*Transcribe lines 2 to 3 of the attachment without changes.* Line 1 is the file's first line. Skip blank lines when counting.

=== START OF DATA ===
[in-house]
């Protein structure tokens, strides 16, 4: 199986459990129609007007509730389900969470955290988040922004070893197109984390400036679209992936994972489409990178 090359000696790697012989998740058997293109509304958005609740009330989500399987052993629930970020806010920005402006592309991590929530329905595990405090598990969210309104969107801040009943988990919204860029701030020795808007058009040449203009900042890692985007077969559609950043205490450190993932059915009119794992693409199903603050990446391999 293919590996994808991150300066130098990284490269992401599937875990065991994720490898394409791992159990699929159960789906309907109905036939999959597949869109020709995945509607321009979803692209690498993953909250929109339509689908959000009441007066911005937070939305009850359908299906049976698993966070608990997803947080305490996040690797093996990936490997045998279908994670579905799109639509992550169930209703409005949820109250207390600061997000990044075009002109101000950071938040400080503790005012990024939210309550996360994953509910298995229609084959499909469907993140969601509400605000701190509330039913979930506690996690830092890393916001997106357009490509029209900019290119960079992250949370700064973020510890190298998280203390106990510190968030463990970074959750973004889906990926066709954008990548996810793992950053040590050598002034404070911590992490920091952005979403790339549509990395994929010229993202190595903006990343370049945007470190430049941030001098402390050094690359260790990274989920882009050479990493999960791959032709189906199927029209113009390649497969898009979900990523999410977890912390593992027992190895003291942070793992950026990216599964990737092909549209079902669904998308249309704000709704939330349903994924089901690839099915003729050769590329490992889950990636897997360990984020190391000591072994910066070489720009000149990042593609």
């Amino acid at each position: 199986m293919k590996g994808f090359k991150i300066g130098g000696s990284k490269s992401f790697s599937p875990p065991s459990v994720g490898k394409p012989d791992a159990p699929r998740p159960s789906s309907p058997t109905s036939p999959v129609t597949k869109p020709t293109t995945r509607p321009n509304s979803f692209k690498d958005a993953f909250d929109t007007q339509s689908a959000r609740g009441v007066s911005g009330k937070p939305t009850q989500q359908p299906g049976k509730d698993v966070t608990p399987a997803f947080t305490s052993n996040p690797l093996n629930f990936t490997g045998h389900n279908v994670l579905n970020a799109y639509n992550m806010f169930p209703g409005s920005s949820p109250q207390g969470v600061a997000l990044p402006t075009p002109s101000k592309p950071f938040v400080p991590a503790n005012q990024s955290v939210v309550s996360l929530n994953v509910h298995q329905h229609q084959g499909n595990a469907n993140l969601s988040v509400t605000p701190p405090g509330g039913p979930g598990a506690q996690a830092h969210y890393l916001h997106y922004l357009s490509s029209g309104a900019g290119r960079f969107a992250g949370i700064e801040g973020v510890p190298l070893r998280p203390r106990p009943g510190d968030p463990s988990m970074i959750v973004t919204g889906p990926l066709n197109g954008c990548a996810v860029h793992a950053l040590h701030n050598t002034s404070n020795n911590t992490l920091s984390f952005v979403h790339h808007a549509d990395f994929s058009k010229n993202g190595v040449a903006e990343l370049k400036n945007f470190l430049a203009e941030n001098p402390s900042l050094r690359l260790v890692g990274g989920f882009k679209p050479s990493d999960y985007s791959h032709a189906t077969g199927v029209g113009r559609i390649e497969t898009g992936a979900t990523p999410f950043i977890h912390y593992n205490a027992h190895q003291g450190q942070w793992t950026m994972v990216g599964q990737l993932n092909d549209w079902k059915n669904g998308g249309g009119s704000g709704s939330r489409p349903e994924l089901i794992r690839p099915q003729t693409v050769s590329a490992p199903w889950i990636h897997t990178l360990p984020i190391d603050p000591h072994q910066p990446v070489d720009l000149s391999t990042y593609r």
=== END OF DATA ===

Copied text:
């Protein structure tokens, strides 16, 4: 199986459990129609007007509730389900969470955290988040922004070893197109984390400036679209992936994972489409990178 090359000696790697012989998740058997293109509304958005609740009330989500399987052993629930970020806010920005402006592309991590929530329905595990405090598990969210309104969107801040009943988990919204860029701030020795808007058009040449203009900042890692985007077969559609950043205490450190993932059915009119794992693409199903603050990446391999 293919590996994808991150300066130098990284490269992401599937875990065991994720490898394409791992159990699929159960789906309907109905036939999959597949869109020709995945509607321009979803692209690498993953909250929109339509689908959000009441007066911005937070939305009850359908299906049976698993966070608990997803947080305490996040690797093996990936490997045998279908994670579905799109639509992550169930209703409005949820109250207390600061997000990044075009002109101000950071938040400080503790005012990024939210309550996360994953509910298995229609084959499909469907993140969601509400605000701190509330039913979930506690996690830092890393916001997106357009490509029209900019290119960079992250949370700064973020510890190298998280203390106990510190968030463990970074959750973004889906990926066709954008990548996810793992950053040590050598002034404070911590992490920091952005979403790339549509990395994929010229993202190595903006990343370049945007470190430049941030001098402390050094690359260790990274989920882009050479990493999960791959032709189906199927029209113009390649497969898009979900990523999410977890912390593992027992190895003291942070793992950026990216599964990737092909549209079902669904998308249309704000709704939330349903994924089901690839099915003729050769590329490992889950990636897997360990984020190391000591072994910066070489720009000149990042593609």
């Amino acid at each position: 199986m293919k590996g994808f090359k991150i300066g130098g000696s990284k490269s992401f790697s599937p875990p065991s459990v994720g490898k394409p012989d791992a159990p699929r998740p159960s789906s309907p058997t109905s036939p999959v129609t597949k869109p020709t293109t995945r509607p321009n509304s979803f692209k690498d958005a993953f909250d929109t007007q339509s689908a959000r609740g009441v007066s911005g009330k937070p939305t009850q989500q359908p299906g049976k509730d698993v966070t608990p399987a997803f947080t305490s052993n996040p690797l093996n629930f990936t490997g045998h389900n279908v994670l579905n970020a799109y639509n992550m806010f169930p209703g409005s920005s949820p109250q207390g969470v600061a997000l990044p402006t075009p002109s101000k592309p950071f938040v400080p991590a503790n005012q990024s955290v939210v309550s996360l929530n994953v509910h298995q329905h229609q084959g499909n595990a469907n993140l969601s988040v509400t605000p701190p405090g509330g039913p979930g598990a506690q996690a830092h969210y890393l916001h997106y922004l357009s490509s029209g309104a900019g290119r960079f969107a992250g949370i700064e801040g973020v510890p190298l070893r998280p203390r106990p009943g510190d968030p463990s988990m970074i959750v973004t919204g889906p990926l066709n197109g954008c990548a996810v860029h793992a950053l040590h701030n050598t002034s404070n020795n911590t992490l920091s984390f952005v979403h790339h808007a549509d990395f994929s058009k010229n993202g190595v040449a903006e990343l370049k400036n945007f470190l430049a203009e941030n001098p402390s900042l050094r690359l260790v890692g990274g989920f882009k679209p050479s990493d999960y985007s791959h032709a189906t077969g199927v029209g113009r559609i390649e497969t898009g992936a979900t990523p999410f950043i977890h912390y593992n205490a027992h190895q003291g450190q942070w793992t950026m994972v990216g599964q990737l993932n092909d549209w079902k059915n669904g998308g249309g009119s704000g709704s939330r489409p349903e994924l089901i794992r690839p099915q003729t693409v050769s590329a490992p199903w889950i990636h897997t990178l360990p984020i190391d603050p000591h072994q910066p990446v070489d720009l000149s391999t990042y593609r």